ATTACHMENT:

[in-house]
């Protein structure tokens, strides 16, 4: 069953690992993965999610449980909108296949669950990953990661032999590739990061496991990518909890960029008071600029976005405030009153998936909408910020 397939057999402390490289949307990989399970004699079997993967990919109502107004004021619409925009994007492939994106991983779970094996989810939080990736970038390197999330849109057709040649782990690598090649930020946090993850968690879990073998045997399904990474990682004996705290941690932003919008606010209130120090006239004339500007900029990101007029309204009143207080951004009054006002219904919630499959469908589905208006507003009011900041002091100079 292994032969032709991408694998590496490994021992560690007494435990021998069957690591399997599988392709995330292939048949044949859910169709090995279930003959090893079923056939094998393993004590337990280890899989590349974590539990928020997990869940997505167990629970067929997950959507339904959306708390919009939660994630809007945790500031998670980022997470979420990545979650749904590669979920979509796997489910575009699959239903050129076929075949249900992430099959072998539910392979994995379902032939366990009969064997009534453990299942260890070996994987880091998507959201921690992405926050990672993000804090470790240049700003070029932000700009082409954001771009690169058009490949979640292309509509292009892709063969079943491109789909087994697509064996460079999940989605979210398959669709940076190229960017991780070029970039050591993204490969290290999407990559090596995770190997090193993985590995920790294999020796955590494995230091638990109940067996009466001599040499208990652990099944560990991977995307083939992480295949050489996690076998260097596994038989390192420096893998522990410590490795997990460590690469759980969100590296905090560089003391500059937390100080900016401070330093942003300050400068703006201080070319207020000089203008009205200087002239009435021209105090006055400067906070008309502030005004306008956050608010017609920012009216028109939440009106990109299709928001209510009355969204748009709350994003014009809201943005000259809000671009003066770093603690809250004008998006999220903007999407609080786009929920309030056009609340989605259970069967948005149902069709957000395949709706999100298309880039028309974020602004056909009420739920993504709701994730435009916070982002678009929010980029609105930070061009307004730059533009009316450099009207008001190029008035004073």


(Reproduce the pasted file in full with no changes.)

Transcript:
[in-house]
């Protein structure tokens, strides 16, 4: 069953690992993965999610449980909108296949669950990953990661032999590739990061496991990518909890960029008071600029976005405030009153998936909408910020 397939057999402390490289949307990989399970004699079997993967990919109502107004004021619409925009994007492939994106991983779970094996989810939080990736970038390197999330849109057709040649782990690598090649930020946090993850968690879990073998045997399904990474990682004996705290941690932003919008606010209130120090006239004339500007900029990101007029309204009143207080951004009054006002219904919630499959469908589905208006507003009011900041002091100079 292994032969032709991408694998590496490994021992560690007494435990021998069957690591399997599988392709995330292939048949044949859910169709090995279930003959090893079923056939094998393993004590337990280890899989590349974590539990928020997990869940997505167990629970067929997950959507339904959306708390919009939660994630809007945790500031998670980022997470979420990545979650749904590669979920979509796997489910575009699959239903050129076929075949249900992430099959072998539910392979994995379902032939366990009969064997009534453990299942260890070996994987880091998507959201921690992405926050990672993000804090470790240049700003070029932000700009082409954001771009690169058009490949979640292309509509292009892709063969079943491109789909087994697509064996460079999940989605979210398959669709940076190229960017991780070029970039050591993204490969290290999407990559090596995770190997090193993985590995920790294999020796955590494995230091638990109940067996009466001599040499208990652990099944560990991977995307083939992480295949050489996690076998260097596994038989390192420096893998522990410590490795997990460590690469759980969100590296905090560089003391500059937390100080900016401070330093942003300050400068703006201080070319207020000089203008009205200087002239009435021209105090006055400067906070008309502030005004306008956050608010017609920012009216028109939440009106990109299709928001209510009355969204748009709350994003014009809201943005000259809000671009003066770093603690809250004008998006999220903007999407609080786009929920309030056009609340989605259970069967948005149902069709957000395949709706999100298309880039028309974020602004056909009420739920993504709701994730435009916070982002678009929010980029609105930070061009307004730059533009009316450099009207008001190029008035004073």